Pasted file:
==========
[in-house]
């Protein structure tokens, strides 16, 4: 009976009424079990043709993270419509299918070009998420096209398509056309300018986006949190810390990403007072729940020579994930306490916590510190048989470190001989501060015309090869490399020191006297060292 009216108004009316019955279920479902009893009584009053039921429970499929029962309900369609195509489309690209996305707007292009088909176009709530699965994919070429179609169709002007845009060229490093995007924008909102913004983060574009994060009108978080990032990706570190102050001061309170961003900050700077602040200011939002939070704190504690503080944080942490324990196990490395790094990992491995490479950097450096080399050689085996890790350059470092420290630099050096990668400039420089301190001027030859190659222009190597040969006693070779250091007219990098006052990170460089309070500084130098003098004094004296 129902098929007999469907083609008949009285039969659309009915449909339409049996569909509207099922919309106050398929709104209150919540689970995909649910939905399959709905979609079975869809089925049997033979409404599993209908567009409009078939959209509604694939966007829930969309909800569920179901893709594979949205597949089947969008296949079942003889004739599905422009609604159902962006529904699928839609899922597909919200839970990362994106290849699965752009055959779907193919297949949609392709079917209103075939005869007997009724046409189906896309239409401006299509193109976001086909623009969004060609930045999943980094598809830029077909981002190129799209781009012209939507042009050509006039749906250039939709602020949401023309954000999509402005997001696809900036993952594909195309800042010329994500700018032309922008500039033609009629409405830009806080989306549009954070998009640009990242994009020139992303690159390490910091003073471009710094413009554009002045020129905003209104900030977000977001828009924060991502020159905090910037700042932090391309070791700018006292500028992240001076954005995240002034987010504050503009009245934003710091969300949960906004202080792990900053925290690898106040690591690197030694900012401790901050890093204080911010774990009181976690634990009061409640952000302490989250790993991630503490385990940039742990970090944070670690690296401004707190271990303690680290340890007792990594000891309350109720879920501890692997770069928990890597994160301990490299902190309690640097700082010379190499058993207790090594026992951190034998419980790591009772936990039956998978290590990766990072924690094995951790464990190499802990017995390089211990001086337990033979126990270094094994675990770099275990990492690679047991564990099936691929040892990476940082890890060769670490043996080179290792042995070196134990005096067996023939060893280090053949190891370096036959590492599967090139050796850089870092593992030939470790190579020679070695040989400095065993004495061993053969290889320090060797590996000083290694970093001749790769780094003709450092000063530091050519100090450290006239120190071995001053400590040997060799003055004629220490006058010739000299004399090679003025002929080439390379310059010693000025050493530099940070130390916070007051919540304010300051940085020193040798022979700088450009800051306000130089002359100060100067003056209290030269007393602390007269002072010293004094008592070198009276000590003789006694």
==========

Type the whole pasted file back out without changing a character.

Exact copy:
[in-house]
């Protein structure tokens, strides 16, 4: 009976009424079990043709993270419509299918070009998420096209398509056309300018986006949190810390990403007072729940020579994930306490916590510190048989470190001989501060015309090869490399020191006297060292 009216108004009316019955279920479902009893009584009053039921429970499929029962309900369609195509489309690209996305707007292009088909176009709530699965994919070429179609169709002007845009060229490093995007924008909102913004983060574009994060009108978080990032990706570190102050001061309170961003900050700077602040200011939002939070704190504690503080944080942490324990196990490395790094990992491995490479950097450096080399050689085996890790350059470092420290630099050096990668400039420089301190001027030859190659222009190597040969006693070779250091007219990098006052990170460089309070500084130098003098004094004296 129902098929007999469907083609008949009285039969659309009915449909339409049996569909509207099922919309106050398929709104209150919540689970995909649910939905399959709905979609079975869809089925049997033979409404599993209908567009409009078939959209509604694939966007829930969309909800569920179901893709594979949205597949089947969008296949079942003889004739599905422009609604159902962006529904699928839609899922597909919200839970990362994106290849699965752009055959779907193919297949949609392709079917209103075939005869007997009724046409189906896309239409401006299509193109976001086909623009969004060609930045999943980094598809830029077909981002190129799209781009012209939507042009050509006039749906250039939709602020949401023309954000999509402005997001696809900036993952594909195309800042010329994500700018032309922008500039033609009629409405830009806080989306549009954070998009640009990242994009020139992303690159390490910091003073471009710094413009554009002045020129905003209104900030977000977001828009924060991502020159905090910037700042932090391309070791700018006292500028992240001076954005995240002034987010504050503009009245934003710091969300949960906004202080792990900053925290690898106040690591690197030694900012401790901050890093204080911010774990009181976690634990009061409640952000302490989250790993991630503490385990940039742990970090944070670690690296401004707190271990303690680290340890007792990594000891309350109720879920501890692997770069928990890597994160301990490299902190309690640097700082010379190499058993207790090594026992951190034998419980790591009772936990039956998978290590990766990072924690094995951790464990190499802990017995390089211990001086337990033979126990270094094994675990770099275990990492690679047991564990099936691929040892990476940082890890060769670490043996080179290792042995070196134990005096067996023939060893280090053949190891370096036959590492599967090139050796850089870092593992030939470790190579020679070695040989400095065993004495061993053969290889320090060797590996000083290694970093001749790769780094003709450092000063530091050519100090450290006239120190071995001053400590040997060799003055004629220490006058010739000299004399090679003025002929080439390379310059010693000025050493530099940070130390916070007051919540304010300051940085020193040798022979700088450009800051306000130089002359100060100067003056209290030269007393602390007269002072010293004094008592070198009276000590003789006694």